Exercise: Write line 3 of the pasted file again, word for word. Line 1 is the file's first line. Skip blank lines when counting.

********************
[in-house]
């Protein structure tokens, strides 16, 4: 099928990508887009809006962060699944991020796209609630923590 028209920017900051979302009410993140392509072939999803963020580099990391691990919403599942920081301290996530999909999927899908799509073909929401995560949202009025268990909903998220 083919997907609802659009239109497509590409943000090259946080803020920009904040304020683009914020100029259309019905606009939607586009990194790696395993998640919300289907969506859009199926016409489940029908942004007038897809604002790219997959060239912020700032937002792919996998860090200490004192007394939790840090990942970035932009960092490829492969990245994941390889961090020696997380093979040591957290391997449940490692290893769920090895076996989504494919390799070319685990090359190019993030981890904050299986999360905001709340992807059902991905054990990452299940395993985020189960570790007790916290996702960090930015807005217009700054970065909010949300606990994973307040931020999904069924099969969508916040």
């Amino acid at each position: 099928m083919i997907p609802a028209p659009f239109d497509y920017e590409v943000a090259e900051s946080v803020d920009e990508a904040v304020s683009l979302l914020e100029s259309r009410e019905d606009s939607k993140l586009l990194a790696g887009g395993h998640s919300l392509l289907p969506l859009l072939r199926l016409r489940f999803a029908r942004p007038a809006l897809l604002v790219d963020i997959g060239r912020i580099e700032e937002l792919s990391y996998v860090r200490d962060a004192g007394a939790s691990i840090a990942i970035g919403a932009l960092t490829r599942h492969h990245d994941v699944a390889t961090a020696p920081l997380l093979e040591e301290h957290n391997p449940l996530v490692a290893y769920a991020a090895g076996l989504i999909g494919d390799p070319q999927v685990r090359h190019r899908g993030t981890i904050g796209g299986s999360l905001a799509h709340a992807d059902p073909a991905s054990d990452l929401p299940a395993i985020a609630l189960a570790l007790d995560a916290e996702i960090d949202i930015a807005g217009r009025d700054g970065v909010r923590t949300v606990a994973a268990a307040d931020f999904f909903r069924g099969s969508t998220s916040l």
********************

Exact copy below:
């Amino acid at each position: 099928m083919i997907p609802a028209p659009f239109d497509y920017e590409v943000a090259e900051s946080v803020d920009e990508a904040v304020s683009l979302l914020e100029s259309r009410e019905d606009s939607k993140l586009l990194a790696g887009g395993h998640s919300l392509l289907p969506l859009l072939r199926l016409r489940f999803a029908r942004p007038a809006l897809l604002v790219d963020i997959g060239r912020i580099e700032e937002l792919s990391y996998v860090r200490d962060a004192g007394a939790s691990i840090a990942i970035g919403a932009l960092t490829r599942h492969h990245d994941v699944a390889t961090a020696p920081l997380l093979e040591e301290h957290n391997p449940l996530v490692a290893y769920a991020a090895g076996l989504i999909g494919d390799p070319q999927v685990r090359h190019r899908g993030t981890i904050g796209g299986s999360l905001a799509h709340a992807d059902p073909a991905s054990d990452l929401p299940a395993i985020a609630l189960a570790l007790d995560a916290e996702i960090d949202i930015a807005g217009r009025d700054g970065v909010r923590t949300v606990a994973a268990a307040d931020f999904f909903r069924g099969s969508t998220s916040l």